Having explored personal tragedy on multiple fronts with Avengers: Endgame, the Marvel Cinematic Universe stands to take a more intimate look at the tragedy in Thor: Love and Thunder. It’s not the kind of tragedy typically found in comic books, but it’s a tragedy all too common to the real world.
That tragedy is breast cancer, which Natalie Portman’s character Jane Foster contracts in the comic books. It’s what precipitates her becoming the new Thor. So while Portman may have been smiling when she lifted Thor’s hammer at Comic-Con, sadness may soon be lurking underneath the surface.
Why use such a sad storyline?
The storyline comes directly from the comic books, but cancer isn’t the only tragedy Jane Foster endures. In the comics, Jane Foster first appeared in 1962 as a nurse for Dr. Donald Blake, Thor’s mortal host on earth. Similarly to the Lois Lane/Clark Kent/Superman love triangle, Jane develops feelings for Blake and Thor, not realizing they are one and the same.
Eventually, Jane marries someone else and has a family, but her husband and son die in a car accident. After this, Jane learns she has breast cancer. Thor makes contact with her, and Jane undergoes therapy but refuses magical treatments.
Thor then loses the ability to wield Mjolnir, which passes to Jane and transforms her into Lady Thor. This cures her cancer, but only when she is Thor. When she transforms back into Jane, the cancer returns.
It sounds like heady and potentially depressing material for an MCU movie. Their typical style is bright and colorful, with an emphasis on humor. Cancer would seem to preclude all that.
The ‘Love and Thunder’ script is very much in flux
Writer-director Taika Waititi is still working on his script, and he hasn’t decided on the final form yet. It most likely won’t begin shooting until the second half of next year, so very little is locked down in terms of the story. The cancer element may be part of the story. Then again, It might not.
“I think that’s a really powerful part of the books. I think it’s really cool that she’s fighting this thing and there’s two battles going on. Personally I really love that storyline,” he said in Variety. “But whether it ends up in the film is yet to be seen.”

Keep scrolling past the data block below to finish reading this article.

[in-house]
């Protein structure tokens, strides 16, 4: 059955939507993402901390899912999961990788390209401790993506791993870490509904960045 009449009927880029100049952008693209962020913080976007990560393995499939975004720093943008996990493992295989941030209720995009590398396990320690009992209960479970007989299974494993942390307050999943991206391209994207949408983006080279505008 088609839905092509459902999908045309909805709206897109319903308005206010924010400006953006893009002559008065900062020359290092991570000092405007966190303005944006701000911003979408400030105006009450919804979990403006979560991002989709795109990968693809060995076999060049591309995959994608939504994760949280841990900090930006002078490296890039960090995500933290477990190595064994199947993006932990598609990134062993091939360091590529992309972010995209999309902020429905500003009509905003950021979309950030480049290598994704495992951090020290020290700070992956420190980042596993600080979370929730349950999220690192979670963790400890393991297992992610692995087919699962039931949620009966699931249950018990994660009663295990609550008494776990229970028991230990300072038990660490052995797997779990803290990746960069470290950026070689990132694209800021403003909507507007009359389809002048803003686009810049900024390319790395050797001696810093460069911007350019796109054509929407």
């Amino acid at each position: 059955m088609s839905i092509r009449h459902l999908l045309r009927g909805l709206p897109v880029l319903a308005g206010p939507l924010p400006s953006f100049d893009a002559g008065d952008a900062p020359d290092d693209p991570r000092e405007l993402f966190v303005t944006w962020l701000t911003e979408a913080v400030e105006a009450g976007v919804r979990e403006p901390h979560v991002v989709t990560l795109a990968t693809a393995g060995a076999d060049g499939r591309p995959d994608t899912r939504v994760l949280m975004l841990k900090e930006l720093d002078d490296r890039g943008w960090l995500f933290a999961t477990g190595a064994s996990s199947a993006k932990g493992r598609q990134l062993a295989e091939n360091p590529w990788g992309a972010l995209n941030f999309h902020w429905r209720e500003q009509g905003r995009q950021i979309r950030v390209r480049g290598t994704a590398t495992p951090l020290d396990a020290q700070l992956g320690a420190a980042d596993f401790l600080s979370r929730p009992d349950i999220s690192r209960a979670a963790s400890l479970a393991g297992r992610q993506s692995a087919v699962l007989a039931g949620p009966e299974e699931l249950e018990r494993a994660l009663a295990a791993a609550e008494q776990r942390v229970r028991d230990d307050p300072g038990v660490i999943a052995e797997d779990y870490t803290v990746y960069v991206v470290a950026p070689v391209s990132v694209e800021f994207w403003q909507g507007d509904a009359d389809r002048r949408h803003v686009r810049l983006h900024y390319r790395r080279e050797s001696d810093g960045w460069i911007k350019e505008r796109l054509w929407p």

Reading between the lines, that sounds like Waititi likes the idea, but it hasn’t gotten the final OK from Marvel impresario Kevin Feige. But even if he gives the go-ahead to the tragic storyline, Waititi notes that things can change on the set with new script pages being written on the fly, or even in the editing room.
Taika Waititi is having a moment
One of the reasons Love and Thunder isn’t finalized yet is that Waititi has been promoting his new comedy Jojo Rabbit, about a boy in the Hitler Youth who feels conflicted when he learns his own mother (Scarlett Johansson) is sheltering a Jewish girl (Thomasin McKenzie).
The boy imagines Hitler is his friend — with Hitler being played by Waititi himself. The movie has received mostly positive reviews and even those who don’t think Waititi pulls off the comedy and tragedy balance usually commend him for the attempt.
The movie has a 78 percent on Rotten Tomatoes and expands into more theaters in November. It has also served as proof that the MCU and more “serious” filmmaking can share the same DNA.
It’s not just the fact that Jojo Rabbit stars Johansson and is directed by Waititi. Comic and film aficionado Frank Conniff tweeted: “So, Marvel movies are ruining movies? Today I saw one of the most beautiful, hilarious and original works of cinema I’ve seen in a long time (#JojoRabbit) and it was directed by a guy who makes Marvel movies.”
Waititi was praised for breathing life into the Thor movies with Ragnarok, with its freewheeling sense of humor. We hope Waititi continues to be inventive and daring inside and outside of the MCU. Everybody wins if he does.